BREAKING NEWS: Boris Johnson appears to have committed at Mayor's Question Time to be reconsidering his position on supporting the 50% expansion at London City Airport in light of the near collision last year. More to follow.
Monday, September 13, 2010
At the public hearing into the London Plan last Friday (1) held at City Hall it became clear that the Mayor, Boris Johnston, is adopting a very different approach to expansion at each of London’s airports. He has backed the Government in ruling out any further expansion at Heathrow but is supporting plans for a 50% increase in flight numbers at City Airport.
At Friday’s hearing the Mayor’s office made it clear that he supports Newham Council’s bid for expansion at City Airport (2).
Fight the Flights (3) spokesman Alan Haughton, who gave evidence at the public hearing, said “It is not at all clear why the Mayor is adopting such a contradictory attitude. There is no hard evidence that a 50% in flights at City Airport will do anything to boost the local economy. What we do know is that it will bring yet more noise and air pollution to one of the most deprived areas of London.”
The Mayor has made is clear that he would not support any further increase in flights beyond 50%. But Haughton commented: “Boris has come up with no good reason why expansion can’t just stop now.”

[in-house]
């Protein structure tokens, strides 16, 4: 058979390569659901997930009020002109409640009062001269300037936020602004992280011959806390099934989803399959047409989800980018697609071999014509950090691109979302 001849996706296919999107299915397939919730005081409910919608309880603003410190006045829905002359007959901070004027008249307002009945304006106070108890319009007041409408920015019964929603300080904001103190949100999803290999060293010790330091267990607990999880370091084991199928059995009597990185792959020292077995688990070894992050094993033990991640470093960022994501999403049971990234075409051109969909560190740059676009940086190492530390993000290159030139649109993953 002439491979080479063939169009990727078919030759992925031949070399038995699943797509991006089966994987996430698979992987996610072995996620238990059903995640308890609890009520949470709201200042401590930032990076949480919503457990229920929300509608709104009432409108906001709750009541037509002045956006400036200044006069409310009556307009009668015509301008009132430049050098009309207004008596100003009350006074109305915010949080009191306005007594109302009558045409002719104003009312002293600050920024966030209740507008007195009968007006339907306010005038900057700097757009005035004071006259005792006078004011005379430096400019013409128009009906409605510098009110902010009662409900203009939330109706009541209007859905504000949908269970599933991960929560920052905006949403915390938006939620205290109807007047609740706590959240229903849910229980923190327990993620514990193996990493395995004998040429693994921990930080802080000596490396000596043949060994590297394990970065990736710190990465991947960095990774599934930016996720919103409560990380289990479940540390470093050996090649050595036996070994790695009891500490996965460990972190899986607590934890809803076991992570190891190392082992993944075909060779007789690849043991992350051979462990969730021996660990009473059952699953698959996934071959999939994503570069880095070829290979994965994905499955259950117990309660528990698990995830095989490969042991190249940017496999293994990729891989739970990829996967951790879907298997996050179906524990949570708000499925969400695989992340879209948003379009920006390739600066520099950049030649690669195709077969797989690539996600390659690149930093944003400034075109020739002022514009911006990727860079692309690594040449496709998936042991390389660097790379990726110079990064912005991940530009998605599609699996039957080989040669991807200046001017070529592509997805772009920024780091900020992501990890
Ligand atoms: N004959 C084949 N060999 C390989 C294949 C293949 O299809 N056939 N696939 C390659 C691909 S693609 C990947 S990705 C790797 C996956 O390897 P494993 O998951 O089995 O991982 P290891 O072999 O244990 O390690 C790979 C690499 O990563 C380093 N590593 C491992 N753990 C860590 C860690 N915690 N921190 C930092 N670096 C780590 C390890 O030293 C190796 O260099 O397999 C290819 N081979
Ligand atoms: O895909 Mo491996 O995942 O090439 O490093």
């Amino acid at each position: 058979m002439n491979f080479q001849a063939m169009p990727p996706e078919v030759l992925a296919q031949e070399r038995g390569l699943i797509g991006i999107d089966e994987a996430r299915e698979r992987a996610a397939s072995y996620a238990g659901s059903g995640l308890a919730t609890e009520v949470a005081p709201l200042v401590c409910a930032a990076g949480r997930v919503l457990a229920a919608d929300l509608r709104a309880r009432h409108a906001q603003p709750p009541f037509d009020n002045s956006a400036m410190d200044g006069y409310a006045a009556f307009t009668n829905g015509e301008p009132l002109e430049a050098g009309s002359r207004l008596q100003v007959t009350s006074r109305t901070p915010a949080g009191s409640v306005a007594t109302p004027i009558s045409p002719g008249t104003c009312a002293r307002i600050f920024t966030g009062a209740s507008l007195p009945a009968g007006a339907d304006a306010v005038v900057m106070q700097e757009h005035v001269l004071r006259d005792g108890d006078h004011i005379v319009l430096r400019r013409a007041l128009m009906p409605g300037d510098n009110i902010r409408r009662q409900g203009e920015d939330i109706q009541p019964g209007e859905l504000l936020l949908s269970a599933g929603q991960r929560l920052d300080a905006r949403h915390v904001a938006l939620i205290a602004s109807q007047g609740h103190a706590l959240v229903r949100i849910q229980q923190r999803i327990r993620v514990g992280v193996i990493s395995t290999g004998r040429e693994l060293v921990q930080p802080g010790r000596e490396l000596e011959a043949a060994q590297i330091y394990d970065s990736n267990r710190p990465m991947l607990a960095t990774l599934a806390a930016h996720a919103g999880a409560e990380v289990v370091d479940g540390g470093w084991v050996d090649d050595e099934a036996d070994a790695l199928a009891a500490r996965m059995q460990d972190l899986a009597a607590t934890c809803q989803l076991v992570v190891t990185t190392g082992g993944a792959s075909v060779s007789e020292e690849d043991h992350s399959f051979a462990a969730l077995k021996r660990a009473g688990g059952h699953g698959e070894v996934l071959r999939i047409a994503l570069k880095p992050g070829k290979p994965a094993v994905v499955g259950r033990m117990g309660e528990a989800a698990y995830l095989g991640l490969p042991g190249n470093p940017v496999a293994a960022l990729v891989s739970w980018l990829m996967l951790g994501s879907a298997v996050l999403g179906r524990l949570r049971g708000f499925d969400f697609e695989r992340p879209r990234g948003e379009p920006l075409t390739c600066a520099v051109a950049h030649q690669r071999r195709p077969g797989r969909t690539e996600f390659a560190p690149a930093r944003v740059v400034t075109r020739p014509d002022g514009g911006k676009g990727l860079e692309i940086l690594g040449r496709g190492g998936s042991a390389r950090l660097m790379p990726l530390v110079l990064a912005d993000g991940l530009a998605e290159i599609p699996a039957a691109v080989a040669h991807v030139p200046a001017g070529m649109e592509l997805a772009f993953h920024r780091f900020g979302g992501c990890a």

Notes for Editors:
(1). The Mayor is required to produce the London Plan by the Government. At present public hearings are taking place into what policies the Mayor should adopt in the Plan. The Plan, once published, will cover a 20 year period. On Friday 10th the hearing considered the whole question of aviation policy.
(2). Newham Council, the planning authority, have given permission for a 50% increase in flight numbers at the airport but Fight the Flights have been granted permission to challenge the decision in the High Court by means of a Judicial Review. The Judicial Review hearing will take place on 18th and 19th November.
(3). Fight the Flights is a residents community group, non party political and anti expansion, not anti aviation.
For further information:
Fight the Flights spokesperson: 07984 300558